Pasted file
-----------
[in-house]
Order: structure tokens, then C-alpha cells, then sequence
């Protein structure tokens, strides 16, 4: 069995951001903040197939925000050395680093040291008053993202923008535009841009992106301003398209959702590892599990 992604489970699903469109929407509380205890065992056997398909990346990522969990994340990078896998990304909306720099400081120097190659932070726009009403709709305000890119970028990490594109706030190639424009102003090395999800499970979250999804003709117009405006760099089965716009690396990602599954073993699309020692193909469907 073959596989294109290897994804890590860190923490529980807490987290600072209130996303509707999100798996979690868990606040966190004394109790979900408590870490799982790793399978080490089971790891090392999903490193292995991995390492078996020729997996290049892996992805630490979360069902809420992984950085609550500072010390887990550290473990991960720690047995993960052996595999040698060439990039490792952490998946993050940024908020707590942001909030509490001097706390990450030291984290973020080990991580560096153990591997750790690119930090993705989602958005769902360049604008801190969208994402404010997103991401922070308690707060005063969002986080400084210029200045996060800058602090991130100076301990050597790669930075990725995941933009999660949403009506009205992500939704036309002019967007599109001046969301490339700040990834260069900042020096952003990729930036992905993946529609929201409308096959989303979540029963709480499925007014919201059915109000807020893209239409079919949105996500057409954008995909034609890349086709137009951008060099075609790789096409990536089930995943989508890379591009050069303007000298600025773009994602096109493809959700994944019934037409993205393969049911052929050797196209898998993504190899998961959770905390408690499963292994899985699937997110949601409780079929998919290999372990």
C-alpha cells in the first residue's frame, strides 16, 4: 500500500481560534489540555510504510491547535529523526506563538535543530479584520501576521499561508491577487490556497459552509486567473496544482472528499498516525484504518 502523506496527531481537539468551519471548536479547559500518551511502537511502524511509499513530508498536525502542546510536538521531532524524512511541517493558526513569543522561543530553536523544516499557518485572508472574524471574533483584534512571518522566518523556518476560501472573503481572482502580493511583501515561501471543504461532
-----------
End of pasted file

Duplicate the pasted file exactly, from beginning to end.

[in-house]
Order: structure tokens, then C-alpha cells, then sequence
């Protein structure tokens, strides 16, 4: 069995951001903040197939925000050395680093040291008053993202923008535009841009992106301003398209959702590892599990 992604489970699903469109929407509380205890065992056997398909990346990522969990994340990078896998990304909306720099400081120097190659932070726009009403709709305000890119970028990490594109706030190639424009102003090395999800499970979250999804003709117009405006760099089965716009690396990602599954073993699309020692193909469907 073959596989294109290897994804890590860190923490529980807490987290600072209130996303509707999100798996979690868990606040966190004394109790979900408590870490799982790793399978080490089971790891090392999903490193292995991995390492078996020729997996290049892996992805630490979360069902809420992984950085609550500072010390887990550290473990991960720690047995993960052996595999040698060439990039490792952490998946993050940024908020707590942001909030509490001097706390990450030291984290973020080990991580560096153990591997750790690119930090993705989602958005769902360049604008801190969208994402404010997103991401922070308690707060005063969002986080400084210029200045996060800058602090991130100076301990050597790669930075990725995941933009999660949403009506009205992500939704036309002019967007599109001046969301490339700040990834260069900042020096952003990729930036992905993946529609929201409308096959989303979540029963709480499925007014919201059915109000807020893209239409079919949105996500057409954008995909034609890349086709137009951008060099075609790789096409990536089930995943989508890379591009050069303007000298600025773009994602096109493809959700994944019934037409993205393969049911052929050797196209898998993504190899998961959770905390408690499963292994899985699937997110949601409780079929998919290999372990």
C-alpha cells in the first residue's frame, strides 16, 4: 500500500481560534489540555510504510491547535529523526506563538535543530479584520501576521499561508491577487490556497459552509486567473496544482472528499498516525484504518 502523506496527531481537539468551519471548536479547559500518551511502537511502524511509499513530508498536525502542546510536538521531532524524512511541517493558526513569543522561543530553536523544516499557518485572508472574524471574533483584534512571518522566518523556518476560501472573503481572482502580493511583501515561501471543504461532